(English) WEN at Ten: Reflections on WEN’s first decade

Wednesday December 1st, 2021

Mae’n ddrwg gen i, mae’r cofnod hwn dim ond ar gael mewn Saesneg Prydain.

By Adele Baumgardt, WEN Wales co-founder

In 2009 I was serving as the Wales Commissioner for the Women’s National Commission (WNC) when the UK government decided to close the WNC in 2010. In Wales the Wales Women’s National Coalition (WWNC), the key consultative body on gender equality that represented women of all backgrounds and at all levels, lost its funding from the Welsh Government.

This meant that there was no remaining umbrella body for women in Wales. Their voices, which had been represented by these two key longstanding and respected bodies, had been lost. Government policy and spending decisions at both a Welsh and UK level were no longer being scrutinised or influenced systematically from a gender perspective (other than Chwarae Teg’s ongoing role) – a huge loss and indeed a move away from Welsh Government’s aims.

A group of women representing a range of organisations seeking to represent as wide a range of women as possible decided this was too great a gap and to address it. Women’s Equality Network Wales was born! Out of voluntary time and effort WEN was constituted as a membership organisation seeking to represent all women’s views across Wales, to gather members’ views and to represent them at all levels to influence policy, resources, and service delivery from a gender perspective.

Welsh Government engaged with WEN from the outset and continues to do so today.

It seems to me that the need to address gender equality remains as critical now as it did then. Indeed, gender equality gaps have widened in many areas, the pay gap remains persistent and has in some areas widened, COVID has had a disproportionate impact on women, particularly women in poverty. The NHS faces huge challenges, and we know that they are the largest employer of women in Wales and that women rely on their services. The loss of European Social Fund (ESF) funding has had a disproportionate impact on women and children, again particularly the poorest and most marginalised women and children. Child poverty has increased – a huge issue for WEN’s members. Women’s life expectancy has dropped for the first time, public services have been hit, public transport reduced, as inflation rises…I could go on.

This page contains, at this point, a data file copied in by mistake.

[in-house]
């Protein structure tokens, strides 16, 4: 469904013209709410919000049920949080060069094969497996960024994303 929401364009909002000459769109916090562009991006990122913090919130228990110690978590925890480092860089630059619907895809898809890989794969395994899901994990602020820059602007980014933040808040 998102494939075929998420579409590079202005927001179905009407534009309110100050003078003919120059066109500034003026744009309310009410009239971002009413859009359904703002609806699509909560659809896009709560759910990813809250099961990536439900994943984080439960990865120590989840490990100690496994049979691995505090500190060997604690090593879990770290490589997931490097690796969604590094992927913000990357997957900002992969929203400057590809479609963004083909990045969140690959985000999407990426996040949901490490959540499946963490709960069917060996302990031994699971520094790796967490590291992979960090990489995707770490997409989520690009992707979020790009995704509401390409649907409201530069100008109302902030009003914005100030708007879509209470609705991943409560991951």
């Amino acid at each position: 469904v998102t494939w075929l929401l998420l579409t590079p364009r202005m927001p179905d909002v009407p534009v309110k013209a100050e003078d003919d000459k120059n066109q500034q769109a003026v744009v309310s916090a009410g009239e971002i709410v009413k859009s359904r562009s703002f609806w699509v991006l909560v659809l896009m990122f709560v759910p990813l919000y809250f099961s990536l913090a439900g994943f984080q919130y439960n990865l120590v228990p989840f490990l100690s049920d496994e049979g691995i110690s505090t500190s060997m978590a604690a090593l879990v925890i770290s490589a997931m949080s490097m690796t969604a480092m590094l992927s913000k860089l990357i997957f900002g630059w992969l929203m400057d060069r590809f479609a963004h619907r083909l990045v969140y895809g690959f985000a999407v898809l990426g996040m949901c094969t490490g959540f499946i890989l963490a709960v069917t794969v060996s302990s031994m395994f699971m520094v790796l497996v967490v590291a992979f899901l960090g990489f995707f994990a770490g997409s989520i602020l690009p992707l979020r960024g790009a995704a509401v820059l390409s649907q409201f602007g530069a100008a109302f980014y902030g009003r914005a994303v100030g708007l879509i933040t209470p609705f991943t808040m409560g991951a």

The need for WEN is as important now as it was in 2011. WEN faces new challenges as well as historical ones. We need a strong representation of all women, from all backgrounds and experiences, to voice what matters to them and to influence policy and delivery – both now and for their future and that of their families. Policy is at risk of being gender blind if it is not informed.

Our aim was always to set up such an organisation and hand it over to the women of Wales. And how brilliant has it been! WEN has built a coalition of 38,000 supporters to campaign on the issues that matter to women in Wales, produced Wales’ first manifesto on women’s rights, and set up a ground-breaking mentoring scheme supporting diverse women into public and political life that is going from strength to strength. WEN has led the campaign in Wales for CEDAW to be incorporated into Welsh law – this year, Welsh Government pledged to make that happen. Women and allies have been connected by WEN Café virtual events throughout the pandemic, and 96% of attendees said they now felt more empowered to speak out, more able to influence, and more informed on women’s rights as a result. WEN has championed brilliant women with the 100 Welsh Women project, and has started to help tackle sexism and promote gender equality in schools and youth groups across Wales through the International Women’s Day toolkit launched this year.

WEN has led the Diverse5050 campaign for diverse and equal representation in Welsh political institutions, calling for gender and diversity quotas. Just last week, legally binding gender quotas were included in the Labour / Plaid Cymru co-operation agreement – a big step forward for ensuring gender balance in the Senedd.

There is still much work to do, and I know WEN will continue as they have over ten years – where policy and funding creates gaps between women and men and the issues that matter to them, WEN will hear from their members and seek ways to fill those gaps.

Long live WEN and may they flourish forever!

 

Please join us in celebrating our 10th birthday by supporting our challenge to raise vital funds to ensure we can continue to make an impact for the next 10 years. Donate here.